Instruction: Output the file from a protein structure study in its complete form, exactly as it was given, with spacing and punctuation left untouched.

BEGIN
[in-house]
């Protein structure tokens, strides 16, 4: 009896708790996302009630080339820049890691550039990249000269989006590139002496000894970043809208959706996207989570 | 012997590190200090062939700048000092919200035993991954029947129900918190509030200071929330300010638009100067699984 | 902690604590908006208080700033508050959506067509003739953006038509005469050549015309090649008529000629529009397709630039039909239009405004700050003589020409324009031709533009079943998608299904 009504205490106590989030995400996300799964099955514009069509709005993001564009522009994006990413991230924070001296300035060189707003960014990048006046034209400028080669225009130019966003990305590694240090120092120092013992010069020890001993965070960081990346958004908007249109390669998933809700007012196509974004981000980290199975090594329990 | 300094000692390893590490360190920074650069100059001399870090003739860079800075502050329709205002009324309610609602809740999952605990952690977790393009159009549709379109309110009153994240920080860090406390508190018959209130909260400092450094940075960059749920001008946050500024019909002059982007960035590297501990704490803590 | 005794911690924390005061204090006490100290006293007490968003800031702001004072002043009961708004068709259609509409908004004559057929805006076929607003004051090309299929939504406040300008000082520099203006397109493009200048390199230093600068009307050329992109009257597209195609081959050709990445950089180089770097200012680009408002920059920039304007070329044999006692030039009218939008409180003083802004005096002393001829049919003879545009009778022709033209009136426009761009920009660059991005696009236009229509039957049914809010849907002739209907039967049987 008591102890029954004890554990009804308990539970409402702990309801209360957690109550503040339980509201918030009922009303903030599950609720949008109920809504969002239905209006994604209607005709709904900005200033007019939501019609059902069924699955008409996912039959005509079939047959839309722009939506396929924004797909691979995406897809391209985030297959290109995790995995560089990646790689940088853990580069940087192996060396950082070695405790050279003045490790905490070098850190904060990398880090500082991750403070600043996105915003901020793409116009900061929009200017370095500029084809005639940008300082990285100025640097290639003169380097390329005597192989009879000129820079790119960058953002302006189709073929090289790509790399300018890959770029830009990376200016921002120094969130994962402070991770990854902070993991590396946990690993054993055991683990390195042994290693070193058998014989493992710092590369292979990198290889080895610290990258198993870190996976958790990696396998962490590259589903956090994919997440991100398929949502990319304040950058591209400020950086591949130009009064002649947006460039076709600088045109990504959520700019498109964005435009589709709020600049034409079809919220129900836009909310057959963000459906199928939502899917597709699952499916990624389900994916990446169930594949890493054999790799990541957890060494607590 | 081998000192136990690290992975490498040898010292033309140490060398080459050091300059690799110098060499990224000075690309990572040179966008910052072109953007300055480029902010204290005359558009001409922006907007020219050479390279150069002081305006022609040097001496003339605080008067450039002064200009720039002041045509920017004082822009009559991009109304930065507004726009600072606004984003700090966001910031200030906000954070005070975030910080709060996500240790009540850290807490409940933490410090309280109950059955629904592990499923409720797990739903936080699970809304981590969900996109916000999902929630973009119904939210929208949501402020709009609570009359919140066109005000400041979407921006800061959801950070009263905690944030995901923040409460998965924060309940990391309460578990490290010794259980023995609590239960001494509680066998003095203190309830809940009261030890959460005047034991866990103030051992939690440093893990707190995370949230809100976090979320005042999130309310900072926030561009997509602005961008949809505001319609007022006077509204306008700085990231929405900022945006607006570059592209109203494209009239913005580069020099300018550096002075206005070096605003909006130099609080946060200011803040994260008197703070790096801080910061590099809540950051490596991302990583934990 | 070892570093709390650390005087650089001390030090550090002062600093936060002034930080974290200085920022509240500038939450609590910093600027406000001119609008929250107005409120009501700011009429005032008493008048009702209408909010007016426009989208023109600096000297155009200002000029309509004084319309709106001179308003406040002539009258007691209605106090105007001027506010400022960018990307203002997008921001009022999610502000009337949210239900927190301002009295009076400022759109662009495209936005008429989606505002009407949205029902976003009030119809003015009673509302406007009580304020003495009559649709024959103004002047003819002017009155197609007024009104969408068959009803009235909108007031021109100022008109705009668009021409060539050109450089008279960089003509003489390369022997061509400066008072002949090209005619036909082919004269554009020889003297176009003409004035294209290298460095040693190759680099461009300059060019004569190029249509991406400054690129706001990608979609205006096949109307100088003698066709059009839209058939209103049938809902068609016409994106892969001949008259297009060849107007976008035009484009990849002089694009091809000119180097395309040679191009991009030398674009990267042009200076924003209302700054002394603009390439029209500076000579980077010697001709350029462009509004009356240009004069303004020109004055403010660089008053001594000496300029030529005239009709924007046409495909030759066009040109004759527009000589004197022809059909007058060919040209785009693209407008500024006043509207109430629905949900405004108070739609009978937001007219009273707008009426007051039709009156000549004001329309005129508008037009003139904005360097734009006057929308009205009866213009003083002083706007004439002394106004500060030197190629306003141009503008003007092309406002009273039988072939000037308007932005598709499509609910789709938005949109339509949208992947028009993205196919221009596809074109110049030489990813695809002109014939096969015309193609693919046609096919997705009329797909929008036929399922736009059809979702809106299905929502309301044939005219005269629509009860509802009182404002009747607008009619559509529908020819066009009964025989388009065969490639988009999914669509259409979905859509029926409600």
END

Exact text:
[in-house]
């Protein structure tokens, strides 16, 4: 009896708790996302009630080339820049890691550039990249000269989006590139002496000894970043809208959706996207989570 | 012997590190200090062939700048000092919200035993991954029947129900918190509030200071929330300010638009100067699984 | 902690604590908006208080700033508050959506067509003739953006038509005469050549015309090649008529000629529009397709630039039909239009405004700050003589020409324009031709533009079943998608299904 009504205490106590989030995400996300799964099955514009069509709005993001564009522009994006990413991230924070001296300035060189707003960014990048006046034209400028080669225009130019966003990305590694240090120092120092013992010069020890001993965070960081990346958004908007249109390669998933809700007012196509974004981000980290199975090594329990 | 300094000692390893590490360190920074650069100059001399870090003739860079800075502050329709205002009324309610609602809740999952605990952690977790393009159009549709379109309110009153994240920080860090406390508190018959209130909260400092450094940075960059749920001008946050500024019909002059982007960035590297501990704490803590 | 005794911690924390005061204090006490100290006293007490968003800031702001004072002043009961708004068709259609509409908004004559057929805006076929607003004051090309299929939504406040300008000082520099203006397109493009200048390199230093600068009307050329992109009257597209195609081959050709990445950089180089770097200012680009408002920059920039304007070329044999006692030039009218939008409180003083802004005096002393001829049919003879545009009778022709033209009136426009761009920009660059991005696009236009229509039957049914809010849907002739209907039967049987 008591102890029954004890554990009804308990539970409402702990309801209360957690109550503040339980509201918030009922009303903030599950609720949008109920809504969002239905209006994604209607005709709904900005200033007019939501019609059902069924699955008409996912039959005509079939047959839309722009939506396929924004797909691979995406897809391209985030297959290109995790995995560089990646790689940088853990580069940087192996060396950082070695405790050279003045490790905490070098850190904060990398880090500082991750403070600043996105915003901020793409116009900061929009200017370095500029084809005639940008300082990285100025640097290639003169380097390329005597192989009879000129820079790119960058953002302006189709073929090289790509790399300018890959770029830009990376200016921002120094969130994962402070991770990854902070993991590396946990690993054993055991683990390195042994290693070193058998014989493992710092590369292979990198290889080895610290990258198993870190996976958790990696396998962490590259589903956090994919997440991100398929949502990319304040950058591209400020950086591949130009009064002649947006460039076709600088045109990504959520700019498109964005435009589709709020600049034409079809919220129900836009909310057959963000459906199928939502899917597709699952499916990624389900994916990446169930594949890493054999790799990541957890060494607590 | 081998000192136990690290992975490498040898010292033309140490060398080459050091300059690799110098060499990224000075690309990572040179966008910052072109953007300055480029902010204290005359558009001409922006907007020219050479390279150069002081305006022609040097001496003339605080008067450039002064200009720039002041045509920017004082822009009559991009109304930065507004726009600072606004984003700090966001910031200030906000954070005070975030910080709060996500240790009540850290807490409940933490410090309280109950059955629904592990499923409720797990739903936080699970809304981590969900996109916000999902929630973009119904939210929208949501402020709009609570009359919140066109005000400041979407921006800061959801950070009263905690944030995901923040409460998965924060309940990391309460578990490290010794259980023995609590239960001494509680066998003095203190309830809940009261030890959460005047034991866990103030051992939690440093893990707190995370949230809100976090979320005042999130309310900072926030561009997509602005961008949809505001319609007022006077509204306008700085990231929405900022945006607006570059592209109203494209009239913005580069020099300018550096002075206005070096605003909006130099609080946060200011803040994260008197703070790096801080910061590099809540950051490596991302990583934990 | 070892570093709390650390005087650089001390030090550090002062600093936060002034930080974290200085920022509240500038939450609590910093600027406000001119609008929250107005409120009501700011009429005032008493008048009702209408909010007016426009989208023109600096000297155009200002000029309509004084319309709106001179308003406040002539009258007691209605106090105007001027506010400022960018990307203002997008921001009022999610502000009337949210239900927190301002009295009076400022759109662009495209936005008429989606505002009407949205029902976003009030119809003015009673509302406007009580304020003495009559649709024959103004002047003819002017009155197609007024009104969408068959009803009235909108007031021109100022008109705009668009021409060539050109450089008279960089003509003489390369022997061509400066008072002949090209005619036909082919004269554009020889003297176009003409004035294209290298460095040693190759680099461009300059060019004569190029249509991406400054690129706001990608979609205006096949109307100088003698066709059009839209058939209103049938809902068609016409994106892969001949008259297009060849107007976008035009484009990849002089694009091809000119180097395309040679191009991009030398674009990267042009200076924003209302700054002394603009390439029209500076000579980077010697001709350029462009509004009356240009004069303004020109004055403010660089008053001594000496300029030529005239009709924007046409495909030759066009040109004759527009000589004197022809059909007058060919040209785009693209407008500024006043509207109430629905949900405004108070739609009978937001007219009273707008009426007051039709009156000549004001329309005129508008037009003139904005360097734009006057929308009205009866213009003083002083706007004439002394106004500060030197190629306003141009503008003007092309406002009273039988072939000037308007932005598709499509609910789709938005949109339509949208992947028009993205196919221009596809074109110049030489990813695809002109014939096969015309193609693919046609096919997705009329797909929008036929399922736009059809979702809106299905929502309301044939005219005269629509009860509802009182404002009747607008009619559509529908020819066009009964025989388009065969490639988009999914669509259409979905859509029926409600």